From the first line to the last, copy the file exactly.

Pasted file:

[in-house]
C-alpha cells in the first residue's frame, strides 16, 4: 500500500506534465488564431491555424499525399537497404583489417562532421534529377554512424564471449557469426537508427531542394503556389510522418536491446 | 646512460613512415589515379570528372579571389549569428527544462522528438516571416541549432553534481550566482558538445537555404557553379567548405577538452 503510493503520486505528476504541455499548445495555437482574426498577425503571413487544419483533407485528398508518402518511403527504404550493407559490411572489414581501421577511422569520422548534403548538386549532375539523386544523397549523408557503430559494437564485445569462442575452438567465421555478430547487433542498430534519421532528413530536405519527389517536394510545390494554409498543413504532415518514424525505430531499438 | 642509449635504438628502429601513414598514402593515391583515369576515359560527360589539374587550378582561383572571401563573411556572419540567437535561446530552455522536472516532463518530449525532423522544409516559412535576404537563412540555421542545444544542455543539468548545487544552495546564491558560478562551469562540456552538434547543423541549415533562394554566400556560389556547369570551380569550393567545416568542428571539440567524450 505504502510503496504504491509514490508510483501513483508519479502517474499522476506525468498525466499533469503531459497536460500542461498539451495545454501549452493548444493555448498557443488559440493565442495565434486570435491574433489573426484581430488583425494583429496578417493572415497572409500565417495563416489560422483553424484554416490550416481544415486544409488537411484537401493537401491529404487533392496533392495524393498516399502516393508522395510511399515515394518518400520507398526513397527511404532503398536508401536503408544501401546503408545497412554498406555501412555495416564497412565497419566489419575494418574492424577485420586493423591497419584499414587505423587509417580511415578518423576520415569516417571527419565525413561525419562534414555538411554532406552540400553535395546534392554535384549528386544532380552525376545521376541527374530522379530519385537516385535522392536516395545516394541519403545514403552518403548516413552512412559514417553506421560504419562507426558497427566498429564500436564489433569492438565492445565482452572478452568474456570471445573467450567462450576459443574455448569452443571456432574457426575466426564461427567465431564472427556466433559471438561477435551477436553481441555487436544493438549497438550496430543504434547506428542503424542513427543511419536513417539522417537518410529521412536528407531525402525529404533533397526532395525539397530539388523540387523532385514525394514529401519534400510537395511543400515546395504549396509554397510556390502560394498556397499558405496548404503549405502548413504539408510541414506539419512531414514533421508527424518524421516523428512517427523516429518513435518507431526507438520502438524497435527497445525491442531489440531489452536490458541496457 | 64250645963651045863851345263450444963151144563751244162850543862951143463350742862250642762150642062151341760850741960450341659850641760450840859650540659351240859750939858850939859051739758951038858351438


[in-house]
C-alpha cells in the first residue's frame, strides 16, 4: 500500500506534465488564431491555424499525399537497404583489417562532421534529377554512424564471449557469426537508427531542394503556389510522418536491446 | 646512460613512415589515379570528372579571389549569428527544462522528438516571416541549432553534481550566482558538445537555404557553379567548405577538452 503510493503520486505528476504541455499548445495555437482574426498577425503571413487544419483533407485528398508518402518511403527504404550493407559490411572489414581501421577511422569520422548534403548538386549532375539523386544523397549523408557503430559494437564485445569462442575452438567465421555478430547487433542498430534519421532528413530536405519527389517536394510545390494554409498543413504532415518514424525505430531499438 | 642509449635504438628502429601513414598514402593515391583515369576515359560527360589539374587550378582561383572571401563573411556572419540567437535561446530552455522536472516532463518530449525532423522544409516559412535576404537563412540555421542545444544542455543539468548545487544552495546564491558560478562551469562540456552538434547543423541549415533562394554566400556560389556547369570551380569550393567545416568542428571539440567524450 505504502510503496504504491509514490508510483501513483508519479502517474499522476506525468498525466499533469503531459497536460500542461498539451495545454501549452493548444493555448498557443488559440493565442495565434486570435491574433489573426484581430488583425494583429496578417493572415497572409500565417495563416489560422483553424484554416490550416481544415486544409488537411484537401493537401491529404487533392496533392495524393498516399502516393508522395510511399515515394518518400520507398526513397527511404532503398536508401536503408544501401546503408545497412554498406555501412555495416564497412565497419566489419575494418574492424577485420586493423591497419584499414587505423587509417580511415578518423576520415569516417571527419565525413561525419562534414555538411554532406552540400553535395546534392554535384549528386544532380552525376545521376541527374530522379530519385537516385535522392536516395545516394541519403545514403552518403548516413552512412559514417553506421560504419562507426558497427566498429564500436564489433569492438565492445565482452572478452568474456570471445573467450567462450576459443574455448569452443571456432574457426575466426564461427567465431564472427556466433559471438561477435551477436553481441555487436544493438549497438550496430543504434547506428542503424542513427543511419536513417539522417537518410529521412536528407531525402525529404533533397526532395525539397530539388523540387523532385514525394514529401519534400510537395511543400515546395504549396509554397510556390502560394498556397499558405496548404503549405502548413504539408510541414506539419512531414514533421508527424518524421516523428512517427523516429518513435518507431526507438520502438524497435527497445525491442531489440531489452536490458541496457 | 64250645963651045863851345263450444963151144563751244162850543862951143463350742862250642762150642062151341760850741960450341659850641760450840859650540659351240859750939858850939859051739758951038858351438